Google Inc., the world's biggest Internet search provider, is widely expected to file papers this week that would declare its intention to raise billions of dollars in an initial public offering.
But should it?
An IPO can bring riches for employees and currency for acquisitions. It also can cause big headaches for management, prompt worker defections and put the company at the mercy of investors focused heavily on quarterly profit targets. And for a company as well-known and profitable as Google, analysts and industry executives said, the costs may outweigh the benefits.
"In many ways, going public is going to be one of the worst things that could happen to Google," said Danny Sullivan, editor of the Search Engine Watch newsletter.
Executives at the Mountain View, Calif., company are expected to make a decision soon because a provision of a 70-year-old federal law requires them to file papers detailing their business operations by Friday.
Under the Securities Exchange Act of 1934, companies with more than $10 million in assets and 500 shareholders must disclose financial results, business risks and other information about their operations. Google probably triggered that regulation during its 2003 fiscal year by distributing stock options - a staple of Silicon Valley compensation - to most of its more than 1,000 employees.
That means the tight-lipped company has until April 30 to submit a so-called Form 10, which requires as much disclosure as the S-1 that must be filed when a company registers for an IPO.
As long as Google is giving up that many secrets, many people figure, it might as well use the stock market to reward its employees and venture capital investors.
"VCs don't invest in something just to sit and watch it grow in the shadows," said John Fitzgibbon, analyst with IPO Desktop, an investment news Web site. "They invest in it; they want to cash out."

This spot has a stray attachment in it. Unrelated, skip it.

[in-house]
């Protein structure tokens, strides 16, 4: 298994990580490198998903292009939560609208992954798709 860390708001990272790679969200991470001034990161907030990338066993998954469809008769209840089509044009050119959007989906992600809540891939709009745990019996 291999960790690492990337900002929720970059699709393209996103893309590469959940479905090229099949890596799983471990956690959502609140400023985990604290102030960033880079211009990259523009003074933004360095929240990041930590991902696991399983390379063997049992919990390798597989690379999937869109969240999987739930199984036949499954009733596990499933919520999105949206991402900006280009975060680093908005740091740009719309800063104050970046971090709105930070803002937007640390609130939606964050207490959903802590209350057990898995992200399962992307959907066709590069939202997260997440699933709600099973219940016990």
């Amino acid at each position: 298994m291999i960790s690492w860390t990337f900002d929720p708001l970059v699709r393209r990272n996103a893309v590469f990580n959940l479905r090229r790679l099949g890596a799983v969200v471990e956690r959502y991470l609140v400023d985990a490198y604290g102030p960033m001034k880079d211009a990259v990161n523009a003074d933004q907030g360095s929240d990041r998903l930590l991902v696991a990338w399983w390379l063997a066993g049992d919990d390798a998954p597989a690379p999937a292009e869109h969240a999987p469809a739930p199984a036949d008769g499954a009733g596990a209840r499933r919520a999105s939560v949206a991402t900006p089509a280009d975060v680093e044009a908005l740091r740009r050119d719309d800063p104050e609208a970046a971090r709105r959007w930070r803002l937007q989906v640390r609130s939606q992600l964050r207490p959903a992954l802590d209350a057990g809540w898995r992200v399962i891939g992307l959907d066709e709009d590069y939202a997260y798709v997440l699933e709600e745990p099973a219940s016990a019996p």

Google, which didn't respond to requests for comment, also could use the IPO proceeds to take on costly projects. That could come in handy as competition ratchets up from Yahoo Inc. and Microsoft Corp., two deep-pocketed rivals that are developing search technologies to gun for Google's users and advertisers.
Most tech start-ups have no choice but to go public - they need the cash to fund their expansions. But Google has been profitable for years, making money by licensing its search technology to other Web sites and raking in revenue from targeted ads placed beside search results. Analysts peg Google's annual profit at $150 million to $350 million on sales as high as $1 billion.
Google co-founders Larry Page and Sergey Brin, who run the company with Chief Executive Officer Eric Schmidt, have often said they're in no hurry to take their company public. They have preferred to keep their strategic plans - and finances - closely guarded.
Indeed, the quarter-to-quarter demands of Wall Street might be too much for a company such as Google, which made its mark by thinking big and embarking on ambitious long-term projects that sneak up on competitors.
Just because Google has to open its books doesn't mean it has to go public and have its stock traded on an exchange, "where it can be battered around by the vagaries of the market," said Tom Murphy, a Chicago lawyer who runs the securities group at McDermott, Will & Emery.
Consider Overture Services Inc., the Pasadena, Calif., company that pioneered targeted search ads. Sullivan, the search industry analyst, noted that Overture had cornered most of its market in late 2001. But it was constantly under pressure from analysts to perform, while Google could release features at its own pace. For example, Google tested its comparison-shopping service, Froogle, for nearly a year before moving it to the Google home page, a luxury stock-market investors likely wouldn't stand for.
Overture's stock swung wildly each time it won or lost a big deal, until it was acquired by Yahoo in 2003.
Another pitfall of successfully going public: defections by suddenly rich employees.
It certainly wouldn't be unprecedented for Google to stay closely held. Science Applications International Corp., a research and engineering company in San Diego, had $6.7 billion in sales and $351 million in profit last year. It files reports with the SEC quarterly, annually and when it takes an action material to its business. But the company remains private, its shares held only by its 43,000 employees.
Created by: Larry Page and Sergey Brin, as a doctoral research project at Stanford University.
The name: Google's name is a play on the word googol, which is the number 1 followed by one hundred zeroes.
Searches per day: More than 200 million.
Peak traffic hours:Between 6 a.m. and noon PST, more than 2,000 search queries are answered per second.
Languages supported: 36.
Sources: Google Inc., hoovers.com
Los Angeles Times staff writer Alex Pham contributed to this report. The Times is a Tribune Publishing newspaper.